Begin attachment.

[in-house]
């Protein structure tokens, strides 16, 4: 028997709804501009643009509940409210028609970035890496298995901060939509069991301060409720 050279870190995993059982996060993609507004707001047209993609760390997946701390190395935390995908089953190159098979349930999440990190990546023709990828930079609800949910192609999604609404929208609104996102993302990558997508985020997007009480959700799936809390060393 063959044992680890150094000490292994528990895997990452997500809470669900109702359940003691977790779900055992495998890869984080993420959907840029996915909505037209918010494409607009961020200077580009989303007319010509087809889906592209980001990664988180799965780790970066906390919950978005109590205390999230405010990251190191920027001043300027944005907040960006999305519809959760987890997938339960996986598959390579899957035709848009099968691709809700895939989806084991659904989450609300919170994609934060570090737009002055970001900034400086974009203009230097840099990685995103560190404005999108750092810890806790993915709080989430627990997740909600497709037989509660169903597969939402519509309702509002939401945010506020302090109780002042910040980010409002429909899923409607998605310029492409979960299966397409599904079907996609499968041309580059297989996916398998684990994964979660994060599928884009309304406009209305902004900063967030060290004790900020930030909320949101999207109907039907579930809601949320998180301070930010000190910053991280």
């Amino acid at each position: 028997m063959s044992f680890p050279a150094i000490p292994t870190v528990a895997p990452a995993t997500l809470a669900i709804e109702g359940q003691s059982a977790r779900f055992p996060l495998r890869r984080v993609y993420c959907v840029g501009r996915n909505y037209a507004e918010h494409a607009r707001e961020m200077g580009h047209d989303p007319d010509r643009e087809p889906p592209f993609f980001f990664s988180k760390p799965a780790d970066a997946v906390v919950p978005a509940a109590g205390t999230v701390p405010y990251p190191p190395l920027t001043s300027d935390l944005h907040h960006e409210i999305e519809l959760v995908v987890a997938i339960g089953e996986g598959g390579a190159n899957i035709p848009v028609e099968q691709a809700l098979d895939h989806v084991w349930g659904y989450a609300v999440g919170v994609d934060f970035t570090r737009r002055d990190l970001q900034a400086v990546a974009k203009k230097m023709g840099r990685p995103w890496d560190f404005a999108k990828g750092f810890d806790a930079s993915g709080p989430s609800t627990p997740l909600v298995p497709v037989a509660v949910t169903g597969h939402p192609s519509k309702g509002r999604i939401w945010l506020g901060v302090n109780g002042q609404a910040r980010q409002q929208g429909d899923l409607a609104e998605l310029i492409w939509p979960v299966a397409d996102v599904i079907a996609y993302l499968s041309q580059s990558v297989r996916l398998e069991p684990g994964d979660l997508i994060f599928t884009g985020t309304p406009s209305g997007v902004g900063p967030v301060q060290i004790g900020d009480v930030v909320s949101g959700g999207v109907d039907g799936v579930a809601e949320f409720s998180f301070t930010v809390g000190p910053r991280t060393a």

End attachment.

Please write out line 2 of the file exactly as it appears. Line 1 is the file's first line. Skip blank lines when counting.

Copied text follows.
């Protein structure tokens, strides 16, 4: 028997709804501009643009509940409210028609970035890496298995901060939509069991301060409720 050279870190995993059982996060993609507004707001047209993609760390997946701390190395935390995908089953190159098979349930999440990190990546023709990828930079609800949910192609999604609404929208609104996102993302990558997508985020997007009480959700799936809390060393 063959044992680890150094000490292994528990895997990452997500809470669900109702359940003691977790779900055992495998890869984080993420959907840029996915909505037209918010494409607009961020200077580009989303007319010509087809889906592209980001990664988180799965780790970066906390919950978005109590205390999230405010990251190191920027001043300027944005907040960006999305519809959760987890997938339960996986598959390579899957035709848009099968691709809700895939989806084991659904989450609300919170994609934060570090737009002055970001900034400086974009203009230097840099990685995103560190404005999108750092810890806790993915709080989430627990997740909600497709037989509660169903597969939402519509309702509002939401945010506020302090109780002042910040980010409002429909899923409607998605310029492409979960299966397409599904079907996609499968041309580059297989996916398998684990994964979660994060599928884009309304406009209305902004900063967030060290004790900020930030909320949101999207109907039907579930809601949320998180301070930010000190910053991280």